“‘Reverend Purna, without examining the spiritual faculties of living beings, do not presume upon the one-sidedness of their faculties; do not wound those who are without wounds; do not impose a narrow path upon those who aspire to a great path; do not try to pour the great ocean into the hoof-print of an ox; do not try to put Mount Sumeru into a grain of mustard; do not confuse the brilliance of the sun with the light of a glowworm; and do not expose those who admire the roar of a lion to the howl of a jackal! “‘Reverend Purna, all these monks were formerly engaged in the Mahayana but have forgotten the spirit of enlightenment. So do not instruct them in the disciple-vehicle. The disciple-vehicle is not ultimately valid, and you disciples are like men blind from birth, in regard to recognition of the degrees of the spiritual faculties of living beings.’ “At that moment, the Licchavi Vimalakirti entered into such a concentration that those monks were caused to remember their various former existences, in which they had produced the roots of virtue by serving five hundred Buddhas for the sake of perfect enlightenment. As soon as their own spirits of enlightenment had become clear to them, they bowed at the feet of that good man and pressed their palms together in reverence. He taught them the Dharma, and they all attained the stage of irreversibility from the spirit of unexcelled, perfect enlightenment. It occurred to me then, ‘The disciples, who do not know the thoughts or the inclinations of others, are not able to teach the Dharma to anyone. Why? These disciples are not expert in discerning the superiority and inferiority of the spiritual faculties of living beings, and they are not always in a state of concentration like the Tathagata, the Saint, the perfectly accomplished Buddha.’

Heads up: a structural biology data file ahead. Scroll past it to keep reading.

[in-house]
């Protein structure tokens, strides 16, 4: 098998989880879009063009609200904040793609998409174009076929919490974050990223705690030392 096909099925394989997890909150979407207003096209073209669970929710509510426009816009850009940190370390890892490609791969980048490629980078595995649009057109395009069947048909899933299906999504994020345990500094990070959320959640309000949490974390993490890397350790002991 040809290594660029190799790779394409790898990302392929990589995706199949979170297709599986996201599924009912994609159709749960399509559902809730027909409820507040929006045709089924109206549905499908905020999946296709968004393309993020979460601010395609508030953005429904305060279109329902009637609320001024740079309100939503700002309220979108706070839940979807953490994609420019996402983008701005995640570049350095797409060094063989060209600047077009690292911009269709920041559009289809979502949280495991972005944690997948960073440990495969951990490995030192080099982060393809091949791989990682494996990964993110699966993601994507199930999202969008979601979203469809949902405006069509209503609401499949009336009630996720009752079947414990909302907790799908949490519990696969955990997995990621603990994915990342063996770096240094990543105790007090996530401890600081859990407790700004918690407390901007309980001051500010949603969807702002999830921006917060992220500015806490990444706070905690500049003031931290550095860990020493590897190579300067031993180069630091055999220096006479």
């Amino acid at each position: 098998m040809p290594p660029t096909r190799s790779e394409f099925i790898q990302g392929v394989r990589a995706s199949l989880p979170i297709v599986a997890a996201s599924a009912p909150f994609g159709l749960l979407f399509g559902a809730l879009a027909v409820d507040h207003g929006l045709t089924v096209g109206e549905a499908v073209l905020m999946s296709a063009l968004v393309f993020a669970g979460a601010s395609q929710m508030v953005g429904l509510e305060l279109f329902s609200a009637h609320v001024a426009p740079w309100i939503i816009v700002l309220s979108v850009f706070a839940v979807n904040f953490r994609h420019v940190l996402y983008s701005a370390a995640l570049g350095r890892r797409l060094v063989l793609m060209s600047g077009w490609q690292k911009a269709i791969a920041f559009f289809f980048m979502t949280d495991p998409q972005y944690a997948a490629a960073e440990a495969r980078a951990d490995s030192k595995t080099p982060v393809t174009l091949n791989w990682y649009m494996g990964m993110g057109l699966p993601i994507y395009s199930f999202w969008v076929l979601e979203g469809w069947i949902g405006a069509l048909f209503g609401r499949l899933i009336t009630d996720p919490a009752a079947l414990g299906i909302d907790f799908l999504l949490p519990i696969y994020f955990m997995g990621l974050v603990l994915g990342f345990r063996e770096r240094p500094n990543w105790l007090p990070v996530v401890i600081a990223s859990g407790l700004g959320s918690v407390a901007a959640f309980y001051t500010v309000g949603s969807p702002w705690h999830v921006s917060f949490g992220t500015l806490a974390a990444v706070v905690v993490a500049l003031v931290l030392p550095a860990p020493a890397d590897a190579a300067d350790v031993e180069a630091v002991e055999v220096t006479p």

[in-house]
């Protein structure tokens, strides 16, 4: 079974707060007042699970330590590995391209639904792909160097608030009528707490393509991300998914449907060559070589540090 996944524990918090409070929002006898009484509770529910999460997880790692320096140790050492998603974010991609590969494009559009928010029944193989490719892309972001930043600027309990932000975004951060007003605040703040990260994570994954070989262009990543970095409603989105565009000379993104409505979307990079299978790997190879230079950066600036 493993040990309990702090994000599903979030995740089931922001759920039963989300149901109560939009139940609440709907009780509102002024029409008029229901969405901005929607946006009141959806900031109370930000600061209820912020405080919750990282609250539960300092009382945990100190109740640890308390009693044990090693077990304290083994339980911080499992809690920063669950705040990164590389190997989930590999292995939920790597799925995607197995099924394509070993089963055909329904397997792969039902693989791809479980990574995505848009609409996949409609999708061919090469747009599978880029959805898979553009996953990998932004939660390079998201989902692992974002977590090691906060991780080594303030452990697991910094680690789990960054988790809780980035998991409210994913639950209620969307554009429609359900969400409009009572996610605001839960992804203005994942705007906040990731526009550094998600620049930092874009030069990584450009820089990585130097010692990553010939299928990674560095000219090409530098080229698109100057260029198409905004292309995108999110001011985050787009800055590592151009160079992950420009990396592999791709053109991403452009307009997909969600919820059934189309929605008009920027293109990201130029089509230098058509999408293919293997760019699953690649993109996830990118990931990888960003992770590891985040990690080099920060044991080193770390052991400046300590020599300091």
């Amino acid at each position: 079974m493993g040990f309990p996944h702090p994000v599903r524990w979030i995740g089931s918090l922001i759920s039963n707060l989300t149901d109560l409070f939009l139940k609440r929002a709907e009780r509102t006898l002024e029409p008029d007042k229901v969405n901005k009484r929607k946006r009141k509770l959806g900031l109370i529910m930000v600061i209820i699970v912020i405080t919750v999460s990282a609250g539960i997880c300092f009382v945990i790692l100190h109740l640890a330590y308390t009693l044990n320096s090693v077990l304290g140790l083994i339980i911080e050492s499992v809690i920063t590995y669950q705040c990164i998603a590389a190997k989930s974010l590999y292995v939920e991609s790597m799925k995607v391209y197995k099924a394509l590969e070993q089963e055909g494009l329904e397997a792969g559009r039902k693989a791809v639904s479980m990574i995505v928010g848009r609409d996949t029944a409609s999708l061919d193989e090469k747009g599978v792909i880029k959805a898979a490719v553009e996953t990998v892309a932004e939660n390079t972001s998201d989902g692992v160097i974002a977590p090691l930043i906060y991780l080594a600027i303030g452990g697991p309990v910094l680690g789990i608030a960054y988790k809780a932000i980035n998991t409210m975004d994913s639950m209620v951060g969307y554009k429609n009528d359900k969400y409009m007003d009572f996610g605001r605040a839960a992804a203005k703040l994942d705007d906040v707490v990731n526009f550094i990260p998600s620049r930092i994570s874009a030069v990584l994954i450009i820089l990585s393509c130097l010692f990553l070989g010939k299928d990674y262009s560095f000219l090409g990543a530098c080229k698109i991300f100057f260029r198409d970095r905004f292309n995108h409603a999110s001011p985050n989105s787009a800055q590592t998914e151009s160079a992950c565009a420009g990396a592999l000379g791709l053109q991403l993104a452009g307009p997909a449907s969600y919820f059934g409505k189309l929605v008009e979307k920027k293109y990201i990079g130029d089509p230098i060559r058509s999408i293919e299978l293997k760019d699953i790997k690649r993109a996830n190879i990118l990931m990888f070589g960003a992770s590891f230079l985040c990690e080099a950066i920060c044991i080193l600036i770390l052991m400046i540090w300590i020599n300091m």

The encounter here with Purna Maitrayaniputra deals with proper spiritual discernment or the lack thereof; Vimalakriti scolds him for serving the young novice monks rotten-discourses that were really far beneath their stature. Before one even dare to teach the Buddhadharma to others, there must be proper discernment of the workings of their inner-spirit. What was really happening here involved some past-karma from these young novices, who were strongly engaged in heightening their bodhipower—hence they needed the real stuff of the Buddhadharma in order rekindle their proper spirit of Bodhi. What this story is revealing is—don’t be so sure about the level of someone’s Buddha-gnosis without first spiritually inquiring into their past efforts and abilities. Jesus named this, “Don’t put new wine into old wineskins”—meaning, don’t keep shoveling people shit when their true spiritual potential is being left by the wayside. Vimalakriti saves the day, though, by entering into a deep Samadhi* that revealed to these spiritual novices their former rootedness in the Dharma empowering them to attain anuttara-samyak-sambodhi.

*This type of Samadhi, possible only by those Bodhisattvas who have attained the 10th level of Buddha-gnosis, is known as Sūraṃgamasamādhi.

This entry was posted in The Vimalakirti Sutra, Zen and tagged , , , , . Bookmark the permalink.

Leave a Reply

Your email address will not be published. Required fields are marked *

*